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By Jonathan Dienst, Andrew Blankstein and David K. Li

The one-time lead investigator in the New York sex-assault probe of Harvey Weinstein once told an accuser to delete personal cell phone files to hide it from prosecutors, the Manhattan District Attorney's Office revealed on Wednesday.

One of the two accusers with cases still standing against Weinstein said she once worried about turning over cell phones to prosecutors because the devices might have personal information she didn't want to be shared, according to a letter prosecutor Joan Illuzzi-Orbon wrote to Weinstein's lawyer Ben Brafman.

Image: Harvey Weinstein arrives to court in New York
Harvey Weinstein arrives at the State Supreme Court to face new charges in New York on July 9, 2018.Justin Lane / EPA

NYPD Det. Nicholas DiGaudio told the victim to simply delete files before surrendering phones, prosecutors said.

"According to Complainant 2, Detective DiGaudio's response was that Complainant 2 should delete anything she did not want anyone to see before providing the phones to our office," Illuzzi-Orbon wrote. "According to Complainant 2, Detective DiGaudio then added, `we just won't tell Joan.' "

Despite that advice, the woman still turned over all phones she was using at times she had communications with Weinstein. The phones were surrendered "without any deletions," according to Illuzzi-Orbon.

The woman "indicates that at no time did Detective DiGaudio or anyone else influence her testimony on any evidence she produced," the prosecutor wrote.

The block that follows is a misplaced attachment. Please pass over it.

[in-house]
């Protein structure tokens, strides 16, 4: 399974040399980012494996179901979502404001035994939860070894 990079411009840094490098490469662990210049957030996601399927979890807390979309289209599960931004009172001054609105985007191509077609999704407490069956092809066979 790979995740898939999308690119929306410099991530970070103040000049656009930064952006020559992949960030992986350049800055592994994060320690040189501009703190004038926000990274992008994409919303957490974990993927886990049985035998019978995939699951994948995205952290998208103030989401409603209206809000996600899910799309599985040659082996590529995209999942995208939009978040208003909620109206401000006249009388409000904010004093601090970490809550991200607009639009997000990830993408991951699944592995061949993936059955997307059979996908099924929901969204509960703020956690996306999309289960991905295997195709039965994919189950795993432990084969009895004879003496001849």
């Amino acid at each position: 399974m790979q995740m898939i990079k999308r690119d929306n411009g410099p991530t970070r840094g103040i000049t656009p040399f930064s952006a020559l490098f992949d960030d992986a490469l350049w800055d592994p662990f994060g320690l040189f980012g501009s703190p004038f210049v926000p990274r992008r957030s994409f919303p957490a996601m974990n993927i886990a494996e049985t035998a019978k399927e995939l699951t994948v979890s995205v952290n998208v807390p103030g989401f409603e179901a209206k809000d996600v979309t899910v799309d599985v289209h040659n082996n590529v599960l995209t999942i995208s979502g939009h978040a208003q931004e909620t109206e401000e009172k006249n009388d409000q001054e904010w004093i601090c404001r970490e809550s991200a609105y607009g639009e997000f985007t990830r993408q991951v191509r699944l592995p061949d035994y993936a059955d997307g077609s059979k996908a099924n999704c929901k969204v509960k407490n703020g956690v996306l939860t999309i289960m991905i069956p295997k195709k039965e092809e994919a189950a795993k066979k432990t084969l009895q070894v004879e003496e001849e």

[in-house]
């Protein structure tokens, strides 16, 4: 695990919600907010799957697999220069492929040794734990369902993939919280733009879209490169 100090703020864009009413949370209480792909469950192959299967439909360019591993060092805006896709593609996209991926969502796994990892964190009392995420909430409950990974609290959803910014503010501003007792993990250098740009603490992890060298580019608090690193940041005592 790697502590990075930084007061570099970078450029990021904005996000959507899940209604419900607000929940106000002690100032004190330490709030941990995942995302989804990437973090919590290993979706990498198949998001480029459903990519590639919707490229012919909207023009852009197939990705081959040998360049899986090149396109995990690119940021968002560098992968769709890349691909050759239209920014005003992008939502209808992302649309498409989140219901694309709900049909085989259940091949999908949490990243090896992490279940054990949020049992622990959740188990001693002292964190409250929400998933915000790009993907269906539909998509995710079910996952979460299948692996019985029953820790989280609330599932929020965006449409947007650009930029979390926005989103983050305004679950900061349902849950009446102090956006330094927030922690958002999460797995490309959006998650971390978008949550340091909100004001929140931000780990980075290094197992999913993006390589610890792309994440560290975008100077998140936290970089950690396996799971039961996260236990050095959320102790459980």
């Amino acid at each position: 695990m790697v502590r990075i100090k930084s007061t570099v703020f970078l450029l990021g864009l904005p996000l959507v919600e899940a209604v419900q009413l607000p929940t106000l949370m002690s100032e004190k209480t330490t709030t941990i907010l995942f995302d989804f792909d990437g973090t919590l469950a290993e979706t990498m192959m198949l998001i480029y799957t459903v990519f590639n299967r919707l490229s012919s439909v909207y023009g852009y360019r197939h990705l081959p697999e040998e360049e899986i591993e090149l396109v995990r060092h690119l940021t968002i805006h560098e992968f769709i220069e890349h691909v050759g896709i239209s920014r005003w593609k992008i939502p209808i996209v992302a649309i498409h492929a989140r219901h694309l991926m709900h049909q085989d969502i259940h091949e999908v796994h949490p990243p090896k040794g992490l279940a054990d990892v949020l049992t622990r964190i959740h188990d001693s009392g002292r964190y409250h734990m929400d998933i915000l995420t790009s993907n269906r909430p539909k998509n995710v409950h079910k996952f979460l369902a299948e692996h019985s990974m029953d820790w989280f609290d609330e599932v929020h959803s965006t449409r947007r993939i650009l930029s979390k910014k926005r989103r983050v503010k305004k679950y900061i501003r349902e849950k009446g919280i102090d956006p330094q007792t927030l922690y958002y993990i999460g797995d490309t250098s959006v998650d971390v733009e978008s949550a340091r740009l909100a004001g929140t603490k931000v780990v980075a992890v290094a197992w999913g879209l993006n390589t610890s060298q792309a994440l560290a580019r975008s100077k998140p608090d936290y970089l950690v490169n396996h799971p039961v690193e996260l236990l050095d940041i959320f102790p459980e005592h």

The disgraced movie executive is accused of sexual assault in a five-count indictment alleging that he raped one woman in his Manhattan hotel room in 2013 and forced a sex act on another woman in 2006.

Assistant District Attorney Joan Illuzzi-Orbon
Assistant District Attorney Joan Illuzzi-Orbon.Bebeto Matthews / AP file

The embarrassing revelations come one week after prosecutors dropped one of the six charges against Weinstein. Illuzzi-Orbon admitted that DiGaudio coached a witness who appeared to have memories counter to victim Lucia Evans.

The one charge relating to Evans' allegations was dropped last week.

Even before Wednesday's revelation, Brafman had said DiGaudio had already tainted the entire prosecution beyond repair.

"This new development even further undermines the integrity of an already deeply flawed indictment of Mr. Weinstein," Brafman said in a statement Wednesday night. The defense lawyer said he wants all five remaining counts dismissed.

A rep for the union representing NYPD detectives said the DA's office "needs to enter the 21st Century."

"This is the age of technology. People keep loads of personal info on their phones that they prefer remains confidential," said Detectives Endowment Association President Michael Palladino.

"This appears to be just another smear campaign against Detective DiGaudio to cover up the Manhattan DA’s own incompetence."

Palladino continued: "A woman should not have to surrender confidential intimate information that's immaterial to the case to defend herself against a sexual predator. That’s being victimized twice. Detective DiGaudio was sensitive to that."

Northwestern University law professor Deborah Tuerkheimer, a former New York sex crimes prosecutor, said the disclosure is damaging — but not deadly blow for the case.

"It seems right that the DA's office would disclose this. And if no evidence was lost, then that's good news," she said. "But it is problematic to have a detective to tell a witness to delete potential evidence."

She added: "It's not the way you'd want a detective to behave in this case, or any case. It’s unfortunate that this happened."